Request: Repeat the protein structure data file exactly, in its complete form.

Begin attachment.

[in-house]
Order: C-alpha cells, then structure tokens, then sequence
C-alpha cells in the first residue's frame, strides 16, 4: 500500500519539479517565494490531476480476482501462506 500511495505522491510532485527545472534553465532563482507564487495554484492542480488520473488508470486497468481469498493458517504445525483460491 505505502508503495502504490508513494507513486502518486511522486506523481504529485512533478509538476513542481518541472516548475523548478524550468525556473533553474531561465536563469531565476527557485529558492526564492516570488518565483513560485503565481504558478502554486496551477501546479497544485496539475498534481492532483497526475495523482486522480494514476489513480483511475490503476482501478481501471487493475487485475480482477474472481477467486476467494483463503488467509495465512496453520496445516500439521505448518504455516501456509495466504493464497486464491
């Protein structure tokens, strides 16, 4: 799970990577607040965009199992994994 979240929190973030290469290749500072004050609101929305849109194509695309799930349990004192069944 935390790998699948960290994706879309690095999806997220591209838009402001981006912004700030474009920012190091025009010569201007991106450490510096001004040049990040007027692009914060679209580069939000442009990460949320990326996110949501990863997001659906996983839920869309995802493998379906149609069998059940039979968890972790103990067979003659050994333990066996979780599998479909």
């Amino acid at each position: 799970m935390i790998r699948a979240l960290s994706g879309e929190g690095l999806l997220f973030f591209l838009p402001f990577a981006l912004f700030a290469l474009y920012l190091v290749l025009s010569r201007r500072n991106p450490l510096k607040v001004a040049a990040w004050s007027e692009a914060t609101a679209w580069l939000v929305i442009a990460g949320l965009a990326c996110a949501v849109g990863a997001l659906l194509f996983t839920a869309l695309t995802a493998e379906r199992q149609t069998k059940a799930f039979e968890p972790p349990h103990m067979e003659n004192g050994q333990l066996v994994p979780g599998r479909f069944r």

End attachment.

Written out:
[in-house]
Order: C-alpha cells, then structure tokens, then sequence
C-alpha cells in the first residue's frame, strides 16, 4: 500500500519539479517565494490531476480476482501462506 500511495505522491510532485527545472534553465532563482507564487495554484492542480488520473488508470486497468481469498493458517504445525483460491 505505502508503495502504490508513494507513486502518486511522486506523481504529485512533478509538476513542481518541472516548475523548478524550468525556473533553474531561465536563469531565476527557485529558492526564492516570488518565483513560485503565481504558478502554486496551477501546479497544485496539475498534481492532483497526475495523482486522480494514476489513480483511475490503476482501478481501471487493475487485475480482477474472481477467486476467494483463503488467509495465512496453520496445516500439521505448518504455516501456509495466504493464497486464491
């Protein structure tokens, strides 16, 4: 799970990577607040965009199992994994 979240929190973030290469290749500072004050609101929305849109194509695309799930349990004192069944 935390790998699948960290994706879309690095999806997220591209838009402001981006912004700030474009920012190091025009010569201007991106450490510096001004040049990040007027692009914060679209580069939000442009990460949320990326996110949501990863997001659906996983839920869309995802493998379906149609069998059940039979968890972790103990067979003659050994333990066996979780599998479909």
């Amino acid at each position: 799970m935390i790998r699948a979240l960290s994706g879309e929190g690095l999806l997220f973030f591209l838009p402001f990577a981006l912004f700030a290469l474009y920012l190091v290749l025009s010569r201007r500072n991106p450490l510096k607040v001004a040049a990040w004050s007027e692009a914060t609101a679209w580069l939000v929305i442009a990460g949320l965009a990326c996110a949501v849109g990863a997001l659906l194509f996983t839920a869309l695309t995802a493998e379906r199992q149609t069998k059940a799930f039979e968890p972790p349990h103990m067979e003659n004192g050994q333990l066996v994994p979780g599998r479909f069944r």